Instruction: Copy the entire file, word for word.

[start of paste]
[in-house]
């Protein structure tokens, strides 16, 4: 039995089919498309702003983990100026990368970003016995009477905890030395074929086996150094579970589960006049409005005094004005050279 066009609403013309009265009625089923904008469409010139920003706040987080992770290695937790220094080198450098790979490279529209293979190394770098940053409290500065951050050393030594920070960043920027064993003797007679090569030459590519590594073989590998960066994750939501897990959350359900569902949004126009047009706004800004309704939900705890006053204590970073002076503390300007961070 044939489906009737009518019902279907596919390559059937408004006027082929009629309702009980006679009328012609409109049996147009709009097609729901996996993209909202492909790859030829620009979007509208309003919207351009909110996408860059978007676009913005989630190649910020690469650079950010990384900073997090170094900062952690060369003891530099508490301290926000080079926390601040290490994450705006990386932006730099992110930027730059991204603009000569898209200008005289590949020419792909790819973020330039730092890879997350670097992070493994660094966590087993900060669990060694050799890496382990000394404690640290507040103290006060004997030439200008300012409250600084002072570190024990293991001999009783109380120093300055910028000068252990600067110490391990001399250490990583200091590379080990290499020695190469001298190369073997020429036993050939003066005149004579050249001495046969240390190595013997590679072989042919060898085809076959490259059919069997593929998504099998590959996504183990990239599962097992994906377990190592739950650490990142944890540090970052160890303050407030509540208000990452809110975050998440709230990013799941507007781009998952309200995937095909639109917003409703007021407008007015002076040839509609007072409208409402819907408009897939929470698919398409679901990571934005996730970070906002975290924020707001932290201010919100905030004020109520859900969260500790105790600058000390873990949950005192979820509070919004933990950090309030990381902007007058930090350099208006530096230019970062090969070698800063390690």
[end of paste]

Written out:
[in-house]
């Protein structure tokens, strides 16, 4: 039995089919498309702003983990100026990368970003016995009477905890030395074929086996150094579970589960006049409005005094004005050279 066009609403013309009265009625089923904008469409010139920003706040987080992770290695937790220094080198450098790979490279529209293979190394770098940053409290500065951050050393030594920070960043920027064993003797007679090569030459590519590594073989590998960066994750939501897990959350359900569902949004126009047009706004800004309704939900705890006053204590970073002076503390300007961070 044939489906009737009518019902279907596919390559059937408004006027082929009629309702009980006679009328012609409109049996147009709009097609729901996996993209909202492909790859030829620009979007509208309003919207351009909110996408860059978007676009913005989630190649910020690469650079950010990384900073997090170094900062952690060369003891530099508490301290926000080079926390601040290490994450705006990386932006730099992110930027730059991204603009000569898209200008005289590949020419792909790819973020330039730092890879997350670097992070493994660094966590087993900060669990060694050799890496382990000394404690640290507040103290006060004997030439200008300012409250600084002072570190024990293991001999009783109380120093300055910028000068252990600067110490391990001399250490990583200091590379080990290499020695190469001298190369073997020429036993050939003066005149004579050249001495046969240390190595013997590679072989042919060898085809076959490259059919069997593929998504099998590959996504183990990239599962097992994906377990190592739950650490990142944890540090970052160890303050407030509540208000990452809110975050998440709230990013799941507007781009998952309200995937095909639109917003409703007021407008007015002076040839509609007072409208409402819907408009897939929470698919398409679901990571934005996730970070906002975290924020707001932290201010919100905030004020109520859900969260500790105790600058000390873990949950005192979820509070919004933990950090309030990381902007007058930090350099208006530096230019970062090969070698800063390690």